Award Date


Degree Type


Degree Name

Master of Science in Geoscience



First Committee Member

Terry L. Spell, Chair

Second Committee Member

Eugene Smith

Third Committee Member

Michael L. Wells

Graduate Faculty Representative

Stephen H. Lepp

Number of Pages



Extracaldera rhyolites in the Norris-Mammoth Corridor of the Yellowstone Volcanic Field (YVF) appear to be unrelated to intracaldera volcanism, resulting instead from a new crustal magma source derived from northeastward propagation of the Yellowstone “melting anomaly.” The youngest extracaldera rhyolite unit, the Roaring Mountain Member (RM), is chemically distinct from the previous extracaldera lavas, reverting to more primitive compositions.

This study suggests that the majority of the RM rhyolites erupted from the same large-scale silicic magma system. Based on geochemistry and 40Ar/39Ar geochronology, the Crystal Spring mingled rhyolite and Obsidian Cliff rhyolite erupted concurrently at 59.1 ± 2.0 ka. The mafic enclaves within the Crystal Spring mingled rhyolite are compositionally similar to the Swan Lake Flat basalts. Their presence confirms mafic magmatism persisted after the latest basalt eruptions at 209 ka. The residual Obsidian Cliff magma subsequently underwent fractional crystallization and erupted as the main flow of the Gibbon River rhyolites in 52.0 ± 8.5 ka. Two other flows within the Gibbon River rhyolites may have evolved as small, independent melts that erupted concurrently with the main Gibbon River flow. 238U/230Th zircon geochronology indicates magma residence times of up to 160 ka.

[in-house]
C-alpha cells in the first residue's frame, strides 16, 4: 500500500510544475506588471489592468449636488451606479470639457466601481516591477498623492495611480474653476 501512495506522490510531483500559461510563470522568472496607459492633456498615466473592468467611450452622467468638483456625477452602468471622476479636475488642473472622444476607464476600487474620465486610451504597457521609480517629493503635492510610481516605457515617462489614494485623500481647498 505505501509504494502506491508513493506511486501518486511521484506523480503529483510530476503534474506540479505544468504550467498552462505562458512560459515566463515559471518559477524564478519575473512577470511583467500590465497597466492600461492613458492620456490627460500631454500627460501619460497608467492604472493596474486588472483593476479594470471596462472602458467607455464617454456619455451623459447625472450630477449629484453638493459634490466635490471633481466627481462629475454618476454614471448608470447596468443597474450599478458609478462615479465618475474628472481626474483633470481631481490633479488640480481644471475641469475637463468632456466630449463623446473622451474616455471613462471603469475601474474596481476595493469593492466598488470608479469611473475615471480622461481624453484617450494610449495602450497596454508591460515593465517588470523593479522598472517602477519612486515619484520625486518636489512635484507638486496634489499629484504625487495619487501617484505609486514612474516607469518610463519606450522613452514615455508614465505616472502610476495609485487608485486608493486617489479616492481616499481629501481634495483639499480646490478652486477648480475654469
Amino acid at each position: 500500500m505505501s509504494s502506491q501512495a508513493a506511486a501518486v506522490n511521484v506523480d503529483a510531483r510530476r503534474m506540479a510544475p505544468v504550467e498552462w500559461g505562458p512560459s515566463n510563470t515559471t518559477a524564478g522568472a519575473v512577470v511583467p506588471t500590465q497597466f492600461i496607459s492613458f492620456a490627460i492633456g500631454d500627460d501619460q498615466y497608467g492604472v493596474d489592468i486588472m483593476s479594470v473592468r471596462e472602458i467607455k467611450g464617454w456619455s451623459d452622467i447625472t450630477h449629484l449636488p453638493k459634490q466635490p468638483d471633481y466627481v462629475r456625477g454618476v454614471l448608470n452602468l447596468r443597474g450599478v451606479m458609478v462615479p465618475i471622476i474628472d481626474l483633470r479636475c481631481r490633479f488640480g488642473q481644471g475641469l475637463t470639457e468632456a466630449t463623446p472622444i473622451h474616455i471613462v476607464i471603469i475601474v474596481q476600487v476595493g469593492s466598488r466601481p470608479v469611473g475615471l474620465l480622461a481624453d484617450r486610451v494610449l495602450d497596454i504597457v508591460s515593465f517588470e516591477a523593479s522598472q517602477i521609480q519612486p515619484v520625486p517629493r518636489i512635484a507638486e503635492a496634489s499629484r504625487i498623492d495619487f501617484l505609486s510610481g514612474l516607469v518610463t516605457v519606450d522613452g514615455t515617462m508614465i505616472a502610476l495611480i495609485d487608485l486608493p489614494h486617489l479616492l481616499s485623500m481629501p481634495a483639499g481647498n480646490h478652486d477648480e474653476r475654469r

Calderas; Crystal Spring; Extracaldera rhyolites; Obsidian Cliff; Petrogenesis; Petrology; Rhyolite; Roaring Mountain Member; United States – Yellowstone National Park; Wyoming – Gibbon River


Geochemistry | Geology | Volcanology

File Format


Degree Grantor

University of Nevada, Las Vegas




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